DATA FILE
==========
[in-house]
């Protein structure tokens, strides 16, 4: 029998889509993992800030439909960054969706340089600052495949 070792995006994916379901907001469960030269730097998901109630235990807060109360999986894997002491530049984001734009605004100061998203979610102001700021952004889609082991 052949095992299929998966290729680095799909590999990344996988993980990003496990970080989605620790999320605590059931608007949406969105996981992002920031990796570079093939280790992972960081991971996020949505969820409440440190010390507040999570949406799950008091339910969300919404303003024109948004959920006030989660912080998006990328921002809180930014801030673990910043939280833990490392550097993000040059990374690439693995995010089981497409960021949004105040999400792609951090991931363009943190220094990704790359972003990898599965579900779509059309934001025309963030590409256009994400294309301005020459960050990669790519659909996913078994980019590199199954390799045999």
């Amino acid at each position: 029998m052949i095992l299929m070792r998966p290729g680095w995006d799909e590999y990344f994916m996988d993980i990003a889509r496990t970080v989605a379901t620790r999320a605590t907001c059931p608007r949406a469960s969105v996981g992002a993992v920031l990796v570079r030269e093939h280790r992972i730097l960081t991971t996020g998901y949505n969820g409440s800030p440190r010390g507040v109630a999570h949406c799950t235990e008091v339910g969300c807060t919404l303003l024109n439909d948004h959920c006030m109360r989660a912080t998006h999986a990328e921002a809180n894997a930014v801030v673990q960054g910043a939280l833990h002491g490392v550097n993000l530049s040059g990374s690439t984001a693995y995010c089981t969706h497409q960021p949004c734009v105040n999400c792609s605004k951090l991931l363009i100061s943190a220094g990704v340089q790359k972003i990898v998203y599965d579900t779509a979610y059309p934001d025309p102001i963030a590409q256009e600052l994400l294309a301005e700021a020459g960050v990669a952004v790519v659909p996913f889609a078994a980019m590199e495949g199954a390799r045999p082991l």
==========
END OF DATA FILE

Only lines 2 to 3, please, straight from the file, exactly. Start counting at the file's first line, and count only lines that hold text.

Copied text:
């Protein structure tokens, strides 16, 4: 029998889509993992800030439909960054969706340089600052495949 070792995006994916379901907001469960030269730097998901109630235990807060109360999986894997002491530049984001734009605004100061998203979610102001700021952004889609082991 052949095992299929998966290729680095799909590999990344996988993980990003496990970080989605620790999320605590059931608007949406969105996981992002920031990796570079093939280790992972960081991971996020949505969820409440440190010390507040999570949406799950008091339910969300919404303003024109948004959920006030989660912080998006990328921002809180930014801030673990910043939280833990490392550097993000040059990374690439693995995010089981497409960021949004105040999400792609951090991931363009943190220094990704790359972003990898599965579900779509059309934001025309963030590409256009994400294309301005020459960050990669790519659909996913078994980019590199199954390799045999």
């Amino acid at each position: 029998m052949i095992l299929m070792r998966p290729g680095w995006d799909e590999y990344f994916m996988d993980i990003a889509r496990t970080v989605a379901t620790r999320a605590t907001c059931p608007r949406a469960s969105v996981g992002a993992v920031l990796v570079r030269e093939h280790r992972i730097l960081t991971t996020g998901y949505n969820g409440s800030p440190r010390g507040v109630a999570h949406c799950t235990e008091v339910g969300c807060t919404l303003l024109n439909d948004h959920c006030m109360r989660a912080t998006h999986a990328e921002a809180n894997a930014v801030v673990q960054g910043a939280l833990h002491g490392v550097n993000l530049s040059g990374s690439t984001a693995y995010c089981t969706h497409q960021p949004c734009v105040n999400c792609s605004k951090l991931l363009i100061s943190a220094g990704v340089q790359k972003i990898v998203y599965d579900t779509a979610y059309p934001d025309p102001i963030a590409q256009e600052l994400l294309a301005e700021a020459g960050v990669a952004v790519v659909p996913f889609a078994a980019m590199e495949g199954a390799r045999p082991l």